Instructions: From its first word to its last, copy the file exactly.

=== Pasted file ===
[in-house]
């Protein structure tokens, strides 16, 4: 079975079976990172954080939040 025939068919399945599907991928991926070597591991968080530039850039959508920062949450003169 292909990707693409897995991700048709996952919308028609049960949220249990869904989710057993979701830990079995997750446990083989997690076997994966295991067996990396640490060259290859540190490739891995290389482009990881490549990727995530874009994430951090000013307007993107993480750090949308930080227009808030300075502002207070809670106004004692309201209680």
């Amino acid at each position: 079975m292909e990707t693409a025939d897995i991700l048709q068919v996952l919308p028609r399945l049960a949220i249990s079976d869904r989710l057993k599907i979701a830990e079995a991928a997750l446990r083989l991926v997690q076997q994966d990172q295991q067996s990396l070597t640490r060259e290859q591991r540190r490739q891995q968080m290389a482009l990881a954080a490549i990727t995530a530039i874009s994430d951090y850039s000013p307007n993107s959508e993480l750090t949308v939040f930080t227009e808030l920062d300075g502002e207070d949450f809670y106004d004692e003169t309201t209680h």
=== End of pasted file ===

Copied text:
[in-house]
């Protein structure tokens, strides 16, 4: 079975079976990172954080939040 025939068919399945599907991928991926070597591991968080530039850039959508920062949450003169 292909990707693409897995991700048709996952919308028609049960949220249990869904989710057993979701830990079995997750446990083989997690076997994966295991067996990396640490060259290859540190490739891995290389482009990881490549990727995530874009994430951090000013307007993107993480750090949308930080227009808030300075502002207070809670106004004692309201209680």
């Amino acid at each position: 079975m292909e990707t693409a025939d897995i991700l048709q068919v996952l919308p028609r399945l049960a949220i249990s079976d869904r989710l057993k599907i979701a830990e079995a991928a997750l446990r083989l991926v997690q076997q994966d990172q295991q067996s990396l070597t640490r060259e290859q591991r540190r490739q891995q968080m290389a482009l990881a954080a490549i990727t995530a530039i874009s994430d951090y850039s000013p307007n993107s959508e993480l750090t949308v939040f930080t227009e808030l920062d300075g502002e207070d949450f809670y106004d004692e003169t309201t209680h």